Increase productivity and taxes may be cut, Hunt urges public sector - after Boris' jibe to 'be more Conservative'

12 June 2023, 23:32 | Updated: 12 June 2023, 23:47

Boris Johnson urged to the Conservatives to cut taxes after announcing that he would resign as an MP
Boris Johnson urged to the Conservatives to cut taxes after announcing that he would resign as an MP. Picture: Getty
Kieran Kelly

By Kieran Kelly

Taxes may cut if public sector productivity is boosted, Jeremy Hunt has said.

The Chancellor has maintained that bringing down inflation must remain the government's "immediate priority" in order to pave the way for increased growth.

Speaking at the Centre for Policy Studies' (CPS) Margaret Thatcher conference on Monday, Mr Hunt said this should be only the "starting point" of the UK's economic mission.

It comes after Boris Johnson demanded that the government "cut business and personal taxes rather than endlessly putting them up" as he announced his resignation from Parliament.

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Chancellor Jeremy Hunt
Chancellor Jeremy Hunt. Picture: Getty

According to Mr Hunt, keeping up with projected spending pressures would mean increasing annual tax revenues by £200 billion by 2071, or doubling income tax and main rate of employee national insurance.

However, if productivity growth in the public sector increased by 0.5 per cent annually, the "gap" between anticipated growth and anticipated spending up to 2050 would be closed, he said.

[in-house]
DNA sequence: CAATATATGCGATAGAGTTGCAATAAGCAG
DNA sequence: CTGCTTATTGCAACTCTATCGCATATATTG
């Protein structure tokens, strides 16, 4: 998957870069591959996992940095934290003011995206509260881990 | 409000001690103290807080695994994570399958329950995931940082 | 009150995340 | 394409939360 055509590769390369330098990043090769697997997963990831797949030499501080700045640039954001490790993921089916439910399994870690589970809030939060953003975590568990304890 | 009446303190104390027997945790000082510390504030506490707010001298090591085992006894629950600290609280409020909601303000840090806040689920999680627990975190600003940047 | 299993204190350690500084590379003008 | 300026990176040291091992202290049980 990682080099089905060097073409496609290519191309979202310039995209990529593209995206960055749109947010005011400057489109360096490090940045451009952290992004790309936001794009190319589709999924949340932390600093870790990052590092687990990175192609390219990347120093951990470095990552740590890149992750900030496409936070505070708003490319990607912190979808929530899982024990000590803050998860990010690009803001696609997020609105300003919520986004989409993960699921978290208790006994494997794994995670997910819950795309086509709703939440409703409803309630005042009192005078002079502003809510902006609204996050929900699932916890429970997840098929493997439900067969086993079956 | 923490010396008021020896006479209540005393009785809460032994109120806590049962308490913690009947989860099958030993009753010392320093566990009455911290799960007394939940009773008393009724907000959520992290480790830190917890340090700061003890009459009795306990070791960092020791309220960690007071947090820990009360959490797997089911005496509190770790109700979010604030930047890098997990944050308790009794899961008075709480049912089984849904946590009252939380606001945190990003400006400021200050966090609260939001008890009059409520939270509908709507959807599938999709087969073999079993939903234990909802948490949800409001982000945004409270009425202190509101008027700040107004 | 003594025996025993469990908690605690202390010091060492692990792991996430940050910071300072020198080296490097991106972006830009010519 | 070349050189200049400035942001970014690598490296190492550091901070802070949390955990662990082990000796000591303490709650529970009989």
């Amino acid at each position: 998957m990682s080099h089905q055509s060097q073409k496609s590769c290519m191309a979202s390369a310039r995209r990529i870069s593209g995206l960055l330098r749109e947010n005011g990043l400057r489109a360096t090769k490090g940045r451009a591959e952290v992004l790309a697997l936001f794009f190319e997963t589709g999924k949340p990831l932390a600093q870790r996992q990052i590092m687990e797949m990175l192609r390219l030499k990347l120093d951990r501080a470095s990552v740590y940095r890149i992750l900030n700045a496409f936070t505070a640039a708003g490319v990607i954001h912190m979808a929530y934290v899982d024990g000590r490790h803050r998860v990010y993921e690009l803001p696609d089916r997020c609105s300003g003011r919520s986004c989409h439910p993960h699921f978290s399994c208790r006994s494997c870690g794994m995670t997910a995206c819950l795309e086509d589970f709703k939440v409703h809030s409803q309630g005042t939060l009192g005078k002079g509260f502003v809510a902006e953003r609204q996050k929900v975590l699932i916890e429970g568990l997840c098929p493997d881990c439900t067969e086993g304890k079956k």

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Mr Hunt told the conference: "All advanced economies face slower growth. We need to find a smarter way out of the challenge.

"Tackling inflation must be the immediate priority - but that's the starting point, not the end point. We need growth driven by increases in productivity.

"If we replicate the productivity growth we've seen in the private sector and apply it to the public sector, we start to increase GDP.

It would mean increasing tax revenues, without increasing tax rates - and it will put us on a sustainable path to lower taxes."

Former MP Boris Johnson
Former MP Boris Johnson. Picture: Getty

Despite pressure from those within his party, the Chancellor has maintained he will not lower taxes where it is not fiscally responsible to do so.

The Office for National Statistics said CPI inflation fell to its lowest level for more than a year in April, at 8.7%, down from 10.1% in March, as energy prices stabilised after sky-high rises a year ago.

But it was higher than forecast by economists, who had pencilled in a drop to 8.2% in April.

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Labour branded Mr Hunt's comments an "admission of failure" from the Government.

Shadow chief secretary to the Treasury Pat McFadden said: "The Chancellor's speech is an admission of failure from the Government.

"Finally the penny seems to have dropped for the Chancellor that economic growth has not been good enough.

"But over the past decade the country has been let down by a Government that has pursued failed trickle down economics instead of recognising growth comes from the efforts of all.

"Labour has been saying for some time now that the UK needed to boost its growth rate to make the country's economy stronger and increase living standards.

"That's what we aim to do and to make sure that every part of the country feels the benefits of the economic growth we secure."

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